Young Scientist of the Month: Çağlar Girit

1) Would you please tell us about yourself and your journey that led you to become a scholar?

When I was a boy my father would take me to his lab in the physics department at Princeton University. In the hangar-like building that housed his experiment to detect neutrinos, he would fill his dilution refrigerator with liquid helium. I would smash liquid nitrogen bubbles flowing across the floor and build metal stick figures with a soldering iron. I remember weekends where he would guide us through kitchen-sink experiments. I remember dinner table discussions about neutron stars.

Now twenty-five years later as a physicist at Collège de France in Paris I have my own dilution refrigerator and do experiments not so different from his. Years earlier, as an undergrad trying to choose his major at the Massachusetts Institute of Technology, I told myself "Don't be a physicist, don't do exactly what your dad does.  Try something else: be a neuroscientist, study gray matter, not hard matter." And yet the physics I learned there was so beautiful, and my physics professors so inspirational, that I couldn't help eventually following in my father's footsteps.

2) Tell us about your research and how it is related to everyday life or other fields.

I work with superconductors, metals that at one degree above absolute zero exhibit features such as zero resistance and the Meissner effect, the complete exclusion of magnetic fields. Using techniques borrowed from the semiconductor industry, we fabricate superconductor-insulator-superconductor sandwiches called Josephson junctions from which we build quantum electronic circuits. A Josephson junction is a nonlinear building block which is the quantum analog of the transistor. Many proposals for quantum computers are based on Josephson junctions or superconducting circuits in general. These quantum computers may one day provide us with computational advantages over classical computers.

3) What do you consider important to your success? Tell us about any skills or habits that you think helped you to become a successful scholar at such a young age.

I'm not so sure I'm successful, but I know I'm happy. As an experimental physicist, I have a chance every day to tinker and to reveal the beauty of nature. Perhaps the trick is to know what makes one happy and to pursue it as far as possible.

4) What are your immediate and long-term goals for the future?

My young research group is finally starting to obtain results. We want to share our exciting projects with the rest of the community.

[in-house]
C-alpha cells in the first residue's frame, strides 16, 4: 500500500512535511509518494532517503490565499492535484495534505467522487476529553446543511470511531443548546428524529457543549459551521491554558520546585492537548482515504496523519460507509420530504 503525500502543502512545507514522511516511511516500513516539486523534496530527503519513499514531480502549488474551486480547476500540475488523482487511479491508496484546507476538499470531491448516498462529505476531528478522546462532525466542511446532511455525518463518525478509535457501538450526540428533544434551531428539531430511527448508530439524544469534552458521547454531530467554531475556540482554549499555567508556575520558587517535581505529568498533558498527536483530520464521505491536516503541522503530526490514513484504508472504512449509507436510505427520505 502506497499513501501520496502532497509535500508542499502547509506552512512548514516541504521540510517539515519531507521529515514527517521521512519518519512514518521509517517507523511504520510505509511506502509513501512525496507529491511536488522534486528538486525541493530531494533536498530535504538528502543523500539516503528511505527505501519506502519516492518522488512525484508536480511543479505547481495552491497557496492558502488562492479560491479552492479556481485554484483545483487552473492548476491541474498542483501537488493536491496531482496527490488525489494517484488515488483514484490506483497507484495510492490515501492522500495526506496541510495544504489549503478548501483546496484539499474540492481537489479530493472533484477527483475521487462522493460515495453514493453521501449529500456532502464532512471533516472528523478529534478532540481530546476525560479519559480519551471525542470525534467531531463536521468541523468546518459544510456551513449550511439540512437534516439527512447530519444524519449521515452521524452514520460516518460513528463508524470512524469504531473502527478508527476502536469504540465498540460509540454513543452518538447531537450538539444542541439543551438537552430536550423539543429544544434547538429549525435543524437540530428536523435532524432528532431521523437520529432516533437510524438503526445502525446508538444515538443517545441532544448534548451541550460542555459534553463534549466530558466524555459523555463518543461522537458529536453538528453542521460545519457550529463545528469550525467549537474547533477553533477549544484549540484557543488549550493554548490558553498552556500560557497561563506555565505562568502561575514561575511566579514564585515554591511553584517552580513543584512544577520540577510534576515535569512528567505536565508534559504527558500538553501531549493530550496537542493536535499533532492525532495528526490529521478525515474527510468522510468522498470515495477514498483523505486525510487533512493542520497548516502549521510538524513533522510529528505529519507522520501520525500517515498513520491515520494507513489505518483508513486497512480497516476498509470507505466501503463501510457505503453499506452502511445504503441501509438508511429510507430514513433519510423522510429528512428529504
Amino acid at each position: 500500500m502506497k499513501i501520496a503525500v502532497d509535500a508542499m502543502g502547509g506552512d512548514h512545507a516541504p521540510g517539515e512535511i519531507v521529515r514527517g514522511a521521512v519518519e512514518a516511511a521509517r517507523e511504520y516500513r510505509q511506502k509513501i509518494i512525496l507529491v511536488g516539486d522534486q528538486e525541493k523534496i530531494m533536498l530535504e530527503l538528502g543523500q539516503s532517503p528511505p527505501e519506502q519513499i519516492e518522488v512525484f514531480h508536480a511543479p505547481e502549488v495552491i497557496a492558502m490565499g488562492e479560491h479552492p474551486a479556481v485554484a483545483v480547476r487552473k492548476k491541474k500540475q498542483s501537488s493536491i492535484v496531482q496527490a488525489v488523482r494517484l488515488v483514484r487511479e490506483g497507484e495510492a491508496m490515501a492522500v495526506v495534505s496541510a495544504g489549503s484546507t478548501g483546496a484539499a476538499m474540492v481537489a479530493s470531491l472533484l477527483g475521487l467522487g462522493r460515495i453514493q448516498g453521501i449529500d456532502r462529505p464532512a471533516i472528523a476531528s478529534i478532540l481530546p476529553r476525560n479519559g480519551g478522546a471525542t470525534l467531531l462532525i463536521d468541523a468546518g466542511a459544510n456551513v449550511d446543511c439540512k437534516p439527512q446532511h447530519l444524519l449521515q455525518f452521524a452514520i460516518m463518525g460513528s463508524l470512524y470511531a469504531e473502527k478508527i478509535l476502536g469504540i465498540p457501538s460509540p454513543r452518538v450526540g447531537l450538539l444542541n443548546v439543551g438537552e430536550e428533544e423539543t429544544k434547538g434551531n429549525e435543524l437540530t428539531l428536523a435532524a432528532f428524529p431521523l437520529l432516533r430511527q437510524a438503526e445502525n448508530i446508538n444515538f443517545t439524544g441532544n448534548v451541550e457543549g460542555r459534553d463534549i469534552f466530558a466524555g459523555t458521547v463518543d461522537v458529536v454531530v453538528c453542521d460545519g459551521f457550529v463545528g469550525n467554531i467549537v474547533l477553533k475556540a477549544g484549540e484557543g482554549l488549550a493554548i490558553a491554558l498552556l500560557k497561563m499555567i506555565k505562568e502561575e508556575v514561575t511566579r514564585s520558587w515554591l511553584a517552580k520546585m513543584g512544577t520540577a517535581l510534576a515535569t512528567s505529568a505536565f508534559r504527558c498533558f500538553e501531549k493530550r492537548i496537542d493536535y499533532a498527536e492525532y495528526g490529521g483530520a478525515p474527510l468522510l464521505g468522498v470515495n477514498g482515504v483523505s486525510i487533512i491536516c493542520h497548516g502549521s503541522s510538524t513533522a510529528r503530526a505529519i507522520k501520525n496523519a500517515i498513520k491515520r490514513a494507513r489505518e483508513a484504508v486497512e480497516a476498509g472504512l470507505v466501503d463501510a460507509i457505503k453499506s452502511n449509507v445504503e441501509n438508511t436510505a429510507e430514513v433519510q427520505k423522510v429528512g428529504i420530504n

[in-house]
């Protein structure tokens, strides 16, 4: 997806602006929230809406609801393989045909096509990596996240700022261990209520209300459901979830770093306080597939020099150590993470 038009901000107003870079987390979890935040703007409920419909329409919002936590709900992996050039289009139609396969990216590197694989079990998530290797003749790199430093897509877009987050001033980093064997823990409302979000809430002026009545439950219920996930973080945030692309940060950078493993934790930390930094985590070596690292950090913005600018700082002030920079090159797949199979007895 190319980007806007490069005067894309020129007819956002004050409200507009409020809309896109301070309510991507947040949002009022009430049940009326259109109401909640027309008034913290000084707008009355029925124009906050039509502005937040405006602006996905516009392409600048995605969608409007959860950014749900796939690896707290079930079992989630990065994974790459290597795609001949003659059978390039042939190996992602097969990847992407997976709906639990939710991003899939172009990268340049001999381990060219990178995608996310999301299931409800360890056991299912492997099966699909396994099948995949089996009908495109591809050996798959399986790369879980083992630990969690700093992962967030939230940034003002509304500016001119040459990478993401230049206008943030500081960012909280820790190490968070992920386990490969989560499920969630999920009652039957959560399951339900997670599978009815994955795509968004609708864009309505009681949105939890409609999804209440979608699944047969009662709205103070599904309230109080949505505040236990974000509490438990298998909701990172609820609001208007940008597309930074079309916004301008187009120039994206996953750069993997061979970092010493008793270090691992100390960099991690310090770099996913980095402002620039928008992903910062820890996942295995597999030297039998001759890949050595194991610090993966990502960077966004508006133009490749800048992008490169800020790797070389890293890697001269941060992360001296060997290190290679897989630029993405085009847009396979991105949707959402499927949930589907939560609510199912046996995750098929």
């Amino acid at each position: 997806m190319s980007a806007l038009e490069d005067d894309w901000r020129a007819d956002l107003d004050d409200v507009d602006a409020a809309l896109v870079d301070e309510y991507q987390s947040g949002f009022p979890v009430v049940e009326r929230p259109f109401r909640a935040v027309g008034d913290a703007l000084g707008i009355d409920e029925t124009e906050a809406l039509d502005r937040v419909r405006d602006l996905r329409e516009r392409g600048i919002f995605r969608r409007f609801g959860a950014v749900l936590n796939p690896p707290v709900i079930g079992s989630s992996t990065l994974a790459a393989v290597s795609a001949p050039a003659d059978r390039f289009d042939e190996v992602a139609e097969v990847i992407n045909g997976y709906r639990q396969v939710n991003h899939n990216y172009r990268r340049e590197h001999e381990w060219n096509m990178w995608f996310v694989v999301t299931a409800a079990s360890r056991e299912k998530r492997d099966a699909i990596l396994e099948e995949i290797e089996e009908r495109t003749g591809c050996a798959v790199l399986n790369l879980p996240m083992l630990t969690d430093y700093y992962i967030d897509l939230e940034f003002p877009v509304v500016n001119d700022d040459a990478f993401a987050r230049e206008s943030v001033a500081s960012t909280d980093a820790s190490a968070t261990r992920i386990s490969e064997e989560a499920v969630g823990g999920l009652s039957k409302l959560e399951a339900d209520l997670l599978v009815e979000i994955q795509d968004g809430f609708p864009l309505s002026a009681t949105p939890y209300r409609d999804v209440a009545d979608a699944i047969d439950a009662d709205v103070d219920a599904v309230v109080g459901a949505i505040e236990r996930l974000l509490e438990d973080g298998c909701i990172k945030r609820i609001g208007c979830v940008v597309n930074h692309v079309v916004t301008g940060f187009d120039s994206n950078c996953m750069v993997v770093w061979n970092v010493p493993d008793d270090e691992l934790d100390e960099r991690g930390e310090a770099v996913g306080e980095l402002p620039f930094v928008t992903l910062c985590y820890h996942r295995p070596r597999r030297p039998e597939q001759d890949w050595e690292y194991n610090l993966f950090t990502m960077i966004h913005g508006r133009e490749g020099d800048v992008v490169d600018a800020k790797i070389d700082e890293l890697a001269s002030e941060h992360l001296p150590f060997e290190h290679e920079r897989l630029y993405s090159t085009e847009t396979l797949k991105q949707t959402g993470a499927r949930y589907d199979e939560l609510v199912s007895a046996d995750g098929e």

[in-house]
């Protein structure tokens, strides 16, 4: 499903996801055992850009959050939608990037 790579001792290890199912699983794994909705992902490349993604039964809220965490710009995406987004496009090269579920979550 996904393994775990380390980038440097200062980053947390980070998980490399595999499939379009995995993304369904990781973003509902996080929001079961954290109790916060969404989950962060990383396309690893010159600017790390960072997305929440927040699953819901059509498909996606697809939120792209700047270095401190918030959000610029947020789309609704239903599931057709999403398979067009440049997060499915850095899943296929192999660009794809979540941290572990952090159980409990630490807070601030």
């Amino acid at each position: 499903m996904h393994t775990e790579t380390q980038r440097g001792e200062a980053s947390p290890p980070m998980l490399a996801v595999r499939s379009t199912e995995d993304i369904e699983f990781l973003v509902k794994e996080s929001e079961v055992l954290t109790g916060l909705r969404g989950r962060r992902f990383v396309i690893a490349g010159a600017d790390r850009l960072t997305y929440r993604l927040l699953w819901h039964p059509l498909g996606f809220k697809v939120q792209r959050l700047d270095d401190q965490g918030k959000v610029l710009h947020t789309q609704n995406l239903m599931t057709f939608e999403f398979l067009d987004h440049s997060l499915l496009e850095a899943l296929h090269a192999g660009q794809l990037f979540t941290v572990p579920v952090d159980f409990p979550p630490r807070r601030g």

In the long term, I would like to develop quantum circuits which can be implemented in real-life devices.

5) What do you recommend to aspiring scholars, or to young Turkish scientists/scholars who are at the beginning of their careers?

Be curious, be passionate, and work hard. Don't give up unless you've tried everything. Ignore the status, the money, the fame, the power. All of that is small and fleeting. Worry only about the essential: strive to contribute to science and ultimately to society.

5) Could you please tell us about your life outside of your work? Do you have hobbies? What are your favorite activities? If you recommend a book, what would that be and why?

I love freediving: holding your breath and swimming underwater. I started doing this as a child with my brother during summers in Dikili, on the Aegean coast. The most magical moment was swimming under a school of jellyfish, the sun gleaming through their bells and tentacles. I run every day to work and back, through the small streets and beautiful parks of Paris. I read big novels that take me away from my world. Right now I'm engrossed in 19Q4, by Haruki Marukami, but my favorite is "Infinite Jest," by David Foster Wallace. He captures the absurdity, the nonlinearity, the folly, and sometimes the joy of human existence with a prose that is always inventive, often fractal and scientific. He is a great, imaginative, unorthodox storyteller.


Çağlar Girit obtained his B.Sc. from MIT (2003) and his Ph.D. from UC Berkeley in 2010 under advisor Prof. Alex Zettl.

During his Ph.D. (2004-2010) he studied electronic and structural properties of graphene and hybrid graphene-superconductor devices. As a postdoctoral researcher (2010-2014), he measured Andreev bound states in superconducting atomic contacts.

He started the Flux Quantum Lab in the Young Team Incubator at Collège de France in September 2014.  In October 2014, he became a French National Research Agency (CNRS) permanent researcher (CR1).  His collaborators include the Quantronics Group, at SPEC, CEA-Saclay (CNRS UMR 3680).

He received a National Science Foundation Graduate Research Fellowship (2004-2007), the UC Berkeley Lars Commins Memorial Award (2009), and a Marie Curie Postdoctoral Fellowship (2012-2014).  His research is supported by an IDEX grant ANR-10-IDEX-0001-02 PSL (2014-2016), Paris Programme Emergence(s) Grant (2014-2018), and an ERC Starting Grant (2015-2020).